Stars: Adeel Akhtar, Claire Rushbrook, Ellora Torchia Director: Clio Barnard Distributor: Altitude Film Distribution
“You into music?”
Love is love. For Ali and Ava, love is a redemption. Coming from different backgrounds with different experiences, love poses no judgment nor prejudice. For Ali and Ava, love gives them another opportunity at life.
Opening with a rooftop rave in the rain, Ali (Adeel Akhtar) is an individual of great energy and extravagance, regarded as being “0-70 mph”. Ava (Claire Rushbrrok) on the other hand, as a mother of five and a classroom assistant, holds immense responsibility both at home and at work.
The titular characters first meet on screen when Ali, a landlord, drops off the young daughter of one of his tenants. Offered a lift home in the rain, Ali and Ava click almost instantly. Ali’s genuine sincerity and community spirit, both equipped with his good nature, is an immediate attraction to Ava, though their connection is brushed off as nothing more than a lift home and brief friendship.
As a former DJ, Ali often retreats to his music man cave in the basement of his home, where he lives with his separated wife, Runa (Ellora Torchia). Though already seeing another man, Ali is extremely reluctant for Runa to not only be seen out with her new partner, but to refrain from revealing the truth to Ali’s family also.
At home, Ava has the inherit duty of looking after her nameless granddaughter. Her son, Callum (Shaun Thomas) – father of the baby girl – is a d*ck. Sadly losing his father not that long ago, he unexpectedly produces a harsh and over aggressive reaction towards any appearance and involvement from Ali, no matter how sincere his actions may be. Of course, Callum’s aggression conveys a series of racial undertones, seemingly inherited from his late father. The racism is explored, but lacks a great depth. Instead, the comedic vibe of Ali manages to transcend most instances of Callum’s dark aggressive nature into something surprisingly funny.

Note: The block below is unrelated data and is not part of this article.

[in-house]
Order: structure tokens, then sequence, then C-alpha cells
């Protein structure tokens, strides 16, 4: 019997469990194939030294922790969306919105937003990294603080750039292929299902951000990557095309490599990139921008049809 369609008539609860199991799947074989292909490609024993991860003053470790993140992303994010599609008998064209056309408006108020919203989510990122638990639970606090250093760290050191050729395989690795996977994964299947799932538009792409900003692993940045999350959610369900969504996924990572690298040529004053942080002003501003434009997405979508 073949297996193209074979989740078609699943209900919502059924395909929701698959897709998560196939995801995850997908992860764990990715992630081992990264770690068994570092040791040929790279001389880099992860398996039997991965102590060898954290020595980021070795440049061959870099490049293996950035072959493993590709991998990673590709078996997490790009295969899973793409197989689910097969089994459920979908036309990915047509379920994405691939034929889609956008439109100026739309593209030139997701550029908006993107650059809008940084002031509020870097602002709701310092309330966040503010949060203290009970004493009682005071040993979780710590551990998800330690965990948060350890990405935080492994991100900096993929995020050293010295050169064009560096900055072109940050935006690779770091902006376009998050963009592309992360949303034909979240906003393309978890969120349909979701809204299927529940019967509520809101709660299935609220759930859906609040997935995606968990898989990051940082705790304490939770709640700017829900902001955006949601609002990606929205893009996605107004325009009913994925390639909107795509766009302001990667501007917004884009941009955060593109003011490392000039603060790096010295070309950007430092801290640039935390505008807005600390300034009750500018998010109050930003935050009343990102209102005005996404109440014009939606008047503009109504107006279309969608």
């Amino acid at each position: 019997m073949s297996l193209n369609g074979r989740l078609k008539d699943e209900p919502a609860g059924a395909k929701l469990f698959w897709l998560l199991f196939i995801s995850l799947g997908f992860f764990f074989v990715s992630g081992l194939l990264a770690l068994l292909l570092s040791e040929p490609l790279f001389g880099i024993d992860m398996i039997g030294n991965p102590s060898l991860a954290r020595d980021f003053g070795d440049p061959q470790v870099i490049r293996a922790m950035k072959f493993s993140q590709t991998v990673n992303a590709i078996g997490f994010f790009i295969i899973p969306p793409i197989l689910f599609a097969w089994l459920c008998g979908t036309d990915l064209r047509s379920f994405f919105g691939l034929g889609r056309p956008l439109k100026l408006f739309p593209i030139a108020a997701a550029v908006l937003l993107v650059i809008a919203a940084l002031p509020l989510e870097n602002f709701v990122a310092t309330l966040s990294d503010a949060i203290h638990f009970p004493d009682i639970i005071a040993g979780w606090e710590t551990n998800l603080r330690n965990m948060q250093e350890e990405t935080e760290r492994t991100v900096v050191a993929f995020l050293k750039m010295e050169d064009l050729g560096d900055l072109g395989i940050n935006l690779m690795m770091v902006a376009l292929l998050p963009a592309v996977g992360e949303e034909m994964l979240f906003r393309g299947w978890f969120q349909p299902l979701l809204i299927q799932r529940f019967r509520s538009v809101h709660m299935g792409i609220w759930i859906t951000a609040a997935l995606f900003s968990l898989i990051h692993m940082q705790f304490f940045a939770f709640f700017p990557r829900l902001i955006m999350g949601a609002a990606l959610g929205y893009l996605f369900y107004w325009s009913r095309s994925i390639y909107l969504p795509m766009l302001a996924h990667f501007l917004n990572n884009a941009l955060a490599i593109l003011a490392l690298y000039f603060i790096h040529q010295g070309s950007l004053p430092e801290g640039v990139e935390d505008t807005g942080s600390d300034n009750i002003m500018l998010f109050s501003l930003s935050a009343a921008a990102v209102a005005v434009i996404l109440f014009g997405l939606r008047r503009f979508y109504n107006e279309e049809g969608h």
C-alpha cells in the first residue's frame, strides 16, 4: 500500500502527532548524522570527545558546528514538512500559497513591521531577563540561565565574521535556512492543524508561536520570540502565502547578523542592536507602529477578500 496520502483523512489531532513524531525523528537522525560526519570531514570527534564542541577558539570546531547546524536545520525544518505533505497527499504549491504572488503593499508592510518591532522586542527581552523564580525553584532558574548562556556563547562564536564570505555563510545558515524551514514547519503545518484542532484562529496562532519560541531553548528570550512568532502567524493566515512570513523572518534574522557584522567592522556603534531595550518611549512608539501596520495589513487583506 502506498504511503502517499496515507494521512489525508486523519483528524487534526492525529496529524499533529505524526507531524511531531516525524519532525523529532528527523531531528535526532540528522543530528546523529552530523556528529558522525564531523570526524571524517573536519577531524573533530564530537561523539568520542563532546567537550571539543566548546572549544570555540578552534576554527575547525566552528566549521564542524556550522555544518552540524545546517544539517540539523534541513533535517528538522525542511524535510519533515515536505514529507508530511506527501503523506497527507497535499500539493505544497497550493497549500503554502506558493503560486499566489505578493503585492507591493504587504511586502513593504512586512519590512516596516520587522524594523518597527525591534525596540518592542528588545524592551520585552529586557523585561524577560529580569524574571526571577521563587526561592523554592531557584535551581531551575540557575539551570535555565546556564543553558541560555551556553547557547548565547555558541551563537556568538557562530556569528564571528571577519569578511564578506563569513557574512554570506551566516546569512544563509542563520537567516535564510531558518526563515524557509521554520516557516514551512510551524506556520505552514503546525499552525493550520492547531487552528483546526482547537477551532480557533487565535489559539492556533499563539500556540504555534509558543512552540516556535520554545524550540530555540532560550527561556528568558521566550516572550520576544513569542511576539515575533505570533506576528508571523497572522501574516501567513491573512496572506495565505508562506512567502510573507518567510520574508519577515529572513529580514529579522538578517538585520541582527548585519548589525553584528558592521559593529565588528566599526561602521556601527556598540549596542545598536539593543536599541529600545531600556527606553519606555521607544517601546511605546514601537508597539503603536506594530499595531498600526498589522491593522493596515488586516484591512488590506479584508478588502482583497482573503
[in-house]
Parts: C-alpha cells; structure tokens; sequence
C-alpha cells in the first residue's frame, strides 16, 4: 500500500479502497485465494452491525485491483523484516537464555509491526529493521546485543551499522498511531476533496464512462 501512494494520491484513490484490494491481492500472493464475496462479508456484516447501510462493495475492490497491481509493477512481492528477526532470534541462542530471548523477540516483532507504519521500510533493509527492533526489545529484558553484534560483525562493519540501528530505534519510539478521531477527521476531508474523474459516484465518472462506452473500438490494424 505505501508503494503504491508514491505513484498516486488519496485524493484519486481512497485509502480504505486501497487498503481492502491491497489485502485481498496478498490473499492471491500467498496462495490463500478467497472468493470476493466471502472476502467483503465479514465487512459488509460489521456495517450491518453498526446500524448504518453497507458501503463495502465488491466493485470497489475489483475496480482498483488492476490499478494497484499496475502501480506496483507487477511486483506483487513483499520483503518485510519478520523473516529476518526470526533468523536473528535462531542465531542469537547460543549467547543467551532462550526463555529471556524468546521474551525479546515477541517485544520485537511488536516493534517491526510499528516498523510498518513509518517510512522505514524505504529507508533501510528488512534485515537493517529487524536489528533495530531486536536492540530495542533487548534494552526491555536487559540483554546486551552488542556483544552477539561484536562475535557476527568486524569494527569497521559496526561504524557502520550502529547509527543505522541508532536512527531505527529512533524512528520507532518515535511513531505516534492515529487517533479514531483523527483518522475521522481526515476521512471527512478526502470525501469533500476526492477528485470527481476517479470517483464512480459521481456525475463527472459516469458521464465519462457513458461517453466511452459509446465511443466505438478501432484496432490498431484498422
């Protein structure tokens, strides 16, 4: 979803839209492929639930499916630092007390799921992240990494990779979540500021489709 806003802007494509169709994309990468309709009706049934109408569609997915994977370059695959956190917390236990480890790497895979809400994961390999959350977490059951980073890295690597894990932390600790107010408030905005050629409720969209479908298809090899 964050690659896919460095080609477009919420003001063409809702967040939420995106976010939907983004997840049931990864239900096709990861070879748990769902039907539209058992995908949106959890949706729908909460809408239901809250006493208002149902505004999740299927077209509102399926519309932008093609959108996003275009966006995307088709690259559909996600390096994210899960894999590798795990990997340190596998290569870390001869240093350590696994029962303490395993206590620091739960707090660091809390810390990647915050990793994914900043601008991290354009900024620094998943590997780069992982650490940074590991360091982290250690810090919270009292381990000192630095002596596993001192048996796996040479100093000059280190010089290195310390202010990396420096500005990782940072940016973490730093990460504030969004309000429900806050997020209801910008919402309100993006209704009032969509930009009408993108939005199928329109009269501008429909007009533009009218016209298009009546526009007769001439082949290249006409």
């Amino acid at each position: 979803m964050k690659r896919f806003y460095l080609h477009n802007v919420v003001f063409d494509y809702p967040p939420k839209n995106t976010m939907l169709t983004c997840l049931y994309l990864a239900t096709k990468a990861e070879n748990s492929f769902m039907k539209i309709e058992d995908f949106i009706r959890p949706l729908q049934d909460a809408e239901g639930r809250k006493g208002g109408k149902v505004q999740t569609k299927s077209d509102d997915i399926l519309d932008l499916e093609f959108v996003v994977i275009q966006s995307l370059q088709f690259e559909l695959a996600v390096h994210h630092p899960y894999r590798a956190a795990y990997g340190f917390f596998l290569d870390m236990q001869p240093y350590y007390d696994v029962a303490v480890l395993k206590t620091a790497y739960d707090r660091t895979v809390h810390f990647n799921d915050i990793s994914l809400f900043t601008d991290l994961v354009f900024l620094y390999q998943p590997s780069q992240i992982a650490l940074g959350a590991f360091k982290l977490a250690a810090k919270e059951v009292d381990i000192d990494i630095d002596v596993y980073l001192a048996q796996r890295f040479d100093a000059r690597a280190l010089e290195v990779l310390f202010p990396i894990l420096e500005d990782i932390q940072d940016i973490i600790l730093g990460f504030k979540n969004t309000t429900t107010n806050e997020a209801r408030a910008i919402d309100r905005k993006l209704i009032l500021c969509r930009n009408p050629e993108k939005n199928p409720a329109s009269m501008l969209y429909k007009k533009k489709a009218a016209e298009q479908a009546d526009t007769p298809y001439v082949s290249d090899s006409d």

Ali & Ava, as one would expect, explores the clash of cultures, but not to the deepest of extents or to a continuous manner. This isn’t a film about exploring another’s culture or trying to accept a different culture. Instead, both Ali and Ava are of an immigrant lineage. Essentially, they are of “equal status”. In their own town – filmed entirely on location in Yorkshire – they both manage to explore areas and sights which were partially foreign to them at first or subject to a prejudice; Ali thinks Ava’s neighbourhood is rough, for example.
The Yorkshire backdrop, though not quite a skyline spectacle, manages to have itself established and presented as a beautiful figure in its own right within the background, thanks to director Clio Barnard. The forced glamour of the shiny city isn’t essential when the local park during a rainy night encapsulates the special and continually intriguing nature of suburban working-class people and areas.
All in all, Ali & Ava is much more than what it looks from the outside: an over 40s second chance at love. Clio Barnard has presented audiences with a delightful mix of humour, friendship, and sincere innocence. Fully equipped with an engaging soundtrack too, Ali & Ava is an indulging piece of British cinema, essential for all. There is something feel-good and heartwarming with this story – its only issues are that the topics of mental health and domestic abuse feel only brief and slightly brushed off. However, had Barnard increased the commentary of those topics, it could have very well swayed away from the central focus of the film: the connection between Ali and Ava.
Ali & Ava is in UK cinemas from 4th March. Many thanks to Altitude Film Distribution for the pleasure of this film, and HOME Manchester for exhibition.
This article’s featured image: By Source, Altitude Film Distribution, Fair Use https://www.imdb.com/title/tt11559472/mediaviewer/rm88796673/